Stephanie Noble, author of Tapping the Wisdom Within: A Guide to Joyous Living http://www.stephanienoble.com/book.html, describes emotions as “just a whirlwind of activity passing through your body-mind.” I love this definition although it’s hard to grasp the ethereal quality of an emotion when a strong one has you in its grip. It feels like a force of nature that has taken over your life. You don’t have that emotion, it seems to have you.
Yet Noble tells us that when we become aware of an emotion, we should treat it as an “honored guest,” one who is welcomed into our home for a visit but isn’t allowed to live there. She suggests that we refrain from giving our emotions added energy or denying them, but to approach each emotion with “loving curiosity.”
That’s because emotions, even negative ones, have something to give us and something to teach us. Emotions are a signal that something is going on that we need to pay attention to. Examining emotions helps us get a better grip on what we want and need and helps us separate the facts from our assumptions. Approaching our emotions with curiosity helps us act more masterfully. Noble suggests we ask our emotions:
- Where do you come from?
- What is your intention?
- What is it you require of me?
- How can I make you more comfortable?
- What information do you have to share with me?
Of course, it’s important to then listen to the answers. They may surprise you, but they will certainly inform you!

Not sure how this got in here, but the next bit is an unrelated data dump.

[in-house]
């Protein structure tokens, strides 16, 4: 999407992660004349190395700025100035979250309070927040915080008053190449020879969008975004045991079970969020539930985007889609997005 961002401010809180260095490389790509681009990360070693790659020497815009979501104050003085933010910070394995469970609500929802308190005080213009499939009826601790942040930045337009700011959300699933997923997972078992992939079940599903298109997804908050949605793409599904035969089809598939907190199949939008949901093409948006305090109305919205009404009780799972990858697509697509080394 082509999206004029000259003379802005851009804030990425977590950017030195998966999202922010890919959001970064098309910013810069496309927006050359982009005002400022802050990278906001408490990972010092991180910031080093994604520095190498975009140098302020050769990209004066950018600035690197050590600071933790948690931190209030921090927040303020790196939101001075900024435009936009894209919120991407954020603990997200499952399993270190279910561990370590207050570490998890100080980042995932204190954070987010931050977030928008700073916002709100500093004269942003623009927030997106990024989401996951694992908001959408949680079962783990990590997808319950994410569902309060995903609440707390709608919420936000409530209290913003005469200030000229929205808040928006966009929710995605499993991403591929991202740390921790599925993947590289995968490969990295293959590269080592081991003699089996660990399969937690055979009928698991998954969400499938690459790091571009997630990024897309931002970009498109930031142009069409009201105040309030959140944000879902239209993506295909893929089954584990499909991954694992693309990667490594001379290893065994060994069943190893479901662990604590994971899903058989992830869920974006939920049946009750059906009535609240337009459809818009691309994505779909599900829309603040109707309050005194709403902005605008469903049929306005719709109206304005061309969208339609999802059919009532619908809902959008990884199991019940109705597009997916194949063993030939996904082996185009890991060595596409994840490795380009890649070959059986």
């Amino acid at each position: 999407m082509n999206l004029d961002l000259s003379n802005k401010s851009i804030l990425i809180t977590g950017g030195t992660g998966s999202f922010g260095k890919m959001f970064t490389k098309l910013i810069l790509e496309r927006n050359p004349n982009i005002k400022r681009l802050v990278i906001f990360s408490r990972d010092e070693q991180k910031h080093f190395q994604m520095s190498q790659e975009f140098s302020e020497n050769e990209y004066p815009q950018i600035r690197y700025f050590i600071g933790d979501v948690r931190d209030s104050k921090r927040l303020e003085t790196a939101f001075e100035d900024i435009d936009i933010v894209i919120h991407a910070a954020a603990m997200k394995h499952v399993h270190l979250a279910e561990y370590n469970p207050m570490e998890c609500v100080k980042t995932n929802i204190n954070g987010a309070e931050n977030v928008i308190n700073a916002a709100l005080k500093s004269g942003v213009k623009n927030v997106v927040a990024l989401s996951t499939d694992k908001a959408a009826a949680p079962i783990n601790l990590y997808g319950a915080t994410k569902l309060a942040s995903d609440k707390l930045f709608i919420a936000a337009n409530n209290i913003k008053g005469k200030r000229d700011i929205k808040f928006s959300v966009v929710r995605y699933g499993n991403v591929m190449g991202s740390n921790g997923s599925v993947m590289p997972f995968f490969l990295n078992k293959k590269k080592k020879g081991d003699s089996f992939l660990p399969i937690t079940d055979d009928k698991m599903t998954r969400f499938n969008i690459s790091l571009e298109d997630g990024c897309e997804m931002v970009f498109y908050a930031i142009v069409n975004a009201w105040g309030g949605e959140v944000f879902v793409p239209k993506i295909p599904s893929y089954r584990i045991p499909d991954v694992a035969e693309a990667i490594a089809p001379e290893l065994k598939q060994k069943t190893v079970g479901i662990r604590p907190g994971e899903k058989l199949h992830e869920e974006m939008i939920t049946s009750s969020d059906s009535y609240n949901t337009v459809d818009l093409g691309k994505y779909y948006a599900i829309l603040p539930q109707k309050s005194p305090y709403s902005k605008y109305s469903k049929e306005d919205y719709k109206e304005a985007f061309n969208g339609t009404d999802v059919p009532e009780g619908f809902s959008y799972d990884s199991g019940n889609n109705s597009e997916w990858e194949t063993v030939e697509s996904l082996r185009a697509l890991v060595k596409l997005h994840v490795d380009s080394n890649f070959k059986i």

In addition to the immediate information we gain from our emotions, a healthy dose of each emotion has a gift for us. The EQ in Action Profile, developed by Jan Johnson, MA and David Erb, Ph.D http://learninginaction.com/eq_in_action_profile.php, identifies seven key emotions and the gift each emotion brings. Most people can readily identify the gifts of positive emotions, but negative emotions may not be so easy to recognize. So what are these gifts?
- Anger can bring us the gift of direction, motivation and boundary setting. It gives us energy for action.
- Anxiety can bring us the gift of clarity and the desire to seek clarity to alleviate the worry.
- Fear can bring us the gift of safety and protection as we seek to confront or avoid that which scares us.
- Sadness, which springs from a sense of pain and loss in ourselves, can teach us to empathize with the pain and loss others experience.
- Shame can bring us the gift of humility and a greater acceptance that we and everyone else are imperfect.
- Joy can bring us the gift of emotional vitality and resilience.
- Love can bring us the experience of warmth and caring for others.
So let me encourage you to invite your emotions in and have a chat. It doesn’t have to be lengthy. As Noble says, if the emotion makes you uncomfortable, make the conversation brief. Ask it what brings it today and what does it have to tell you. As Noble says, “(the emotion) will give its report, you will gain a little insight into its nature, and it will be satisfied and leave.”
If you treat them right, emotions will be your friends. Deny them or get caught up in their swirl, and they can become thieves and vandals.
Plum Cluverius, PCC is an executive coach with over 30 years experience in leadership development. She lives and works in Richmond, Virginia.